On Saturday we saw the latest results of a threeway drug war for Acapulco, Mexico. The bodies of 27 people, almost half of them young men who had been decapitated, were found in Acapulco, Mexico in the space of just a few hours. The 14 headless bodies were discovered alongside a 15th intact corpse outside a shopping center. Handwritten signs were left on the bodies - a common calling card for the Mexican drug cartels.
Reforma newspaper reported that the men were killed by the Sinaloa cartel, headed by drug lord Joaquin 'El Chapo' Guzman, for intruding on the cartel's new turf. At least a dozen more bodies were found at several scenes of violence around the city early on Saturday. In all, five vehicles were found stuffed with dead bodies. Two police officers were shot dead in front of tourists and locals in a major tourist area. Here is a video report from Reuters:
The beheadings are the latest flare-up in a war for drug shipment routes by at least three cartels, La Familia, Los Zetas, and the Sinaloa Cartel. The Guerrero state prosecutor, David Augusto Sotelo, said seven victims had been identified. Two were 17 and the rest were thought to be in their 20s.
The discovery on Saturday was the largest single group of
decapitation victims found in Mexico since President Felipe
Calderon began his offensive against the drug gangs. And it brought
the death toll from 24 hours of drug violence in the Pacific Coast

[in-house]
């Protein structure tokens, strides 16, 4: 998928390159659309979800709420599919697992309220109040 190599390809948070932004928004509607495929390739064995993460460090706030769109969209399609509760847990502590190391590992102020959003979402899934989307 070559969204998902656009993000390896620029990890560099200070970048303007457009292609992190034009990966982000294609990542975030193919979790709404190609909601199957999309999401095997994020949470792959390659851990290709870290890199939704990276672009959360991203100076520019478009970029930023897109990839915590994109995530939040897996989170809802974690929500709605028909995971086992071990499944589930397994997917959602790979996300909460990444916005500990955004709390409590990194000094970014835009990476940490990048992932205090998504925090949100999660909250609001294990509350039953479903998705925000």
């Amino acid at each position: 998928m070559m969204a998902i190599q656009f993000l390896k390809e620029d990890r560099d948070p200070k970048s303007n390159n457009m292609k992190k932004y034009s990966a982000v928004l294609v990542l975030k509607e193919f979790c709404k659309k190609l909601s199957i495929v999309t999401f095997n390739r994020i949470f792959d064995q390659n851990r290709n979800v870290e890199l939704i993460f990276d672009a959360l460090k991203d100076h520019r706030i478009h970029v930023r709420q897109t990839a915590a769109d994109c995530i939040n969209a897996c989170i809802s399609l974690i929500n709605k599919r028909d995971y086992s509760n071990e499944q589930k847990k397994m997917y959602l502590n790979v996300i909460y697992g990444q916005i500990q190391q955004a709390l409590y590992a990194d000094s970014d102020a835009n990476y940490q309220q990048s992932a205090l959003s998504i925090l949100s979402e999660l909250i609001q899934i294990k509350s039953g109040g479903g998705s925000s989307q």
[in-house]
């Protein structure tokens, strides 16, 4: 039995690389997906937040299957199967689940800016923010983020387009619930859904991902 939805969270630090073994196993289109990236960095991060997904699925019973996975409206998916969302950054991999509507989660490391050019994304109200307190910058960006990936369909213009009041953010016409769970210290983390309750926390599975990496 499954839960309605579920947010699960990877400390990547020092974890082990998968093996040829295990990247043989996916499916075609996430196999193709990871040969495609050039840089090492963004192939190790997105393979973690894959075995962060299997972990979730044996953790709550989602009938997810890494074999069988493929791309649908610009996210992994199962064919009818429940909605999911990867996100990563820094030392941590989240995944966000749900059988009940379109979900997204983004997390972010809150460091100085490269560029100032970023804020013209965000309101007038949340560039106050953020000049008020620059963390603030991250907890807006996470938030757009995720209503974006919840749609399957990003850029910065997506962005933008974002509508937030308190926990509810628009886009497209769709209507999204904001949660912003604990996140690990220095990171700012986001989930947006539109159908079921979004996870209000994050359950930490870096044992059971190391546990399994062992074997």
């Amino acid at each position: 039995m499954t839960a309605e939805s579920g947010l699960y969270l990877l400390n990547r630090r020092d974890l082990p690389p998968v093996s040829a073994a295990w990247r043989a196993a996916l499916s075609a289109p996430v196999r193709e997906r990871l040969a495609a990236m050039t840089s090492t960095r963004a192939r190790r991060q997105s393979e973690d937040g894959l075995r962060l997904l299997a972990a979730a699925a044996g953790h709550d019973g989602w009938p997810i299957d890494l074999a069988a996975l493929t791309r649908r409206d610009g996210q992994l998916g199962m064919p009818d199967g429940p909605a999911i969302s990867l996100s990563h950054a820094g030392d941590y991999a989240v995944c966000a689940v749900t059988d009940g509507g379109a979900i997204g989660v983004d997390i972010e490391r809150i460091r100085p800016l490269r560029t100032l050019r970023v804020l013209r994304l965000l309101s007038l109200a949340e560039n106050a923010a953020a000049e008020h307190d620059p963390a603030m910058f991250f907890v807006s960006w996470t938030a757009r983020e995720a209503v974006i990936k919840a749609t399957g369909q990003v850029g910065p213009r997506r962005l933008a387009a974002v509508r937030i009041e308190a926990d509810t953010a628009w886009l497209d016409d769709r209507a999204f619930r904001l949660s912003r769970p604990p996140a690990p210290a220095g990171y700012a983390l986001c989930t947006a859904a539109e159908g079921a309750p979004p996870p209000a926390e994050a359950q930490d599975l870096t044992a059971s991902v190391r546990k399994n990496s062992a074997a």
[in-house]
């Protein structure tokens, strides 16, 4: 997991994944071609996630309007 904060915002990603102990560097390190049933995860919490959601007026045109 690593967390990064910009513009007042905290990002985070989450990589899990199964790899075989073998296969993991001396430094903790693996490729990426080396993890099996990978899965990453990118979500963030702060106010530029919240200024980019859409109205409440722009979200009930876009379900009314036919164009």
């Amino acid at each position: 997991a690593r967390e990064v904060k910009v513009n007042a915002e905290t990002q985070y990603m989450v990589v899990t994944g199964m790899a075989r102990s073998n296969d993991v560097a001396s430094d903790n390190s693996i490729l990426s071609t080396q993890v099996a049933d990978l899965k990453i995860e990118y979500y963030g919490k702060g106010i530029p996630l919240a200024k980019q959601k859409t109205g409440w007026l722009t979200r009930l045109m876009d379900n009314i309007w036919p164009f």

resort to 27.
The decapitated bodies in Acapulco are also the largest single
group of decapitation victims to be found in one location.
Acapulco, in the state of Guerrero, has also been the scene of a bitter turf battle between rival drug gangs including three major cartels.
Police received a call alerting them to a burning vehicle near
Plaza Sendero, a popular shopping centre. There they found a Nissan
four-wheel-drive on fire, and four other abandoned vehicles, one
with its motor running.
They also found the beheaded corpses and, some distance away, their heads, piled together. Nearby, two white posters with black lettering bore messages from a drug cartel. The bodies were covered in sand and appeared to have been murdered elsewhere.
While it is unknown which gang is responsible for the beheadings, handwritten posters at the crime scene are signed “El Chapo Guzman,” referring to Mexico’s most wanted man and leader of the Sinaloa drug cartel and crime syndicate.
Before Saturday's discovery, the largest single occurrence of beheadings was in Merida, the largest city in the Yucatan Peninsula, in August 2008, when 12 headless bodies were found. Most of the bodies had dragon tattoos. The heads were never found
Police did not reveal the messages left beside the bodies. But the Blog del Narco website posted photos of the scene and said the posters were written on behalf of Mexico's most wanted drug lord, Joaquin ''Shorty'' Guzman Loera, head of the Sinaloa cartel.
The website said one poster read ''To all citizens, extortion will no longer occur. Sincerely, Shorty Guzman'' and the other ''This will happen to anyone who tries to come into this turf''.
The beheadings signaled that the Sinaloa cartel, considered Mexico's most powerful, had moved into the city and would seek to restore order through strong-arm action to quell extortions and rampant crime.
Acapulco has been caught up in a vicious battle among remnants of the Beltran Leyva drug gang, the La Familia cartel based in the state of Michoacan and now the Sinaloa cartel, all battling for control of a key drug smuggling corridor through the resort.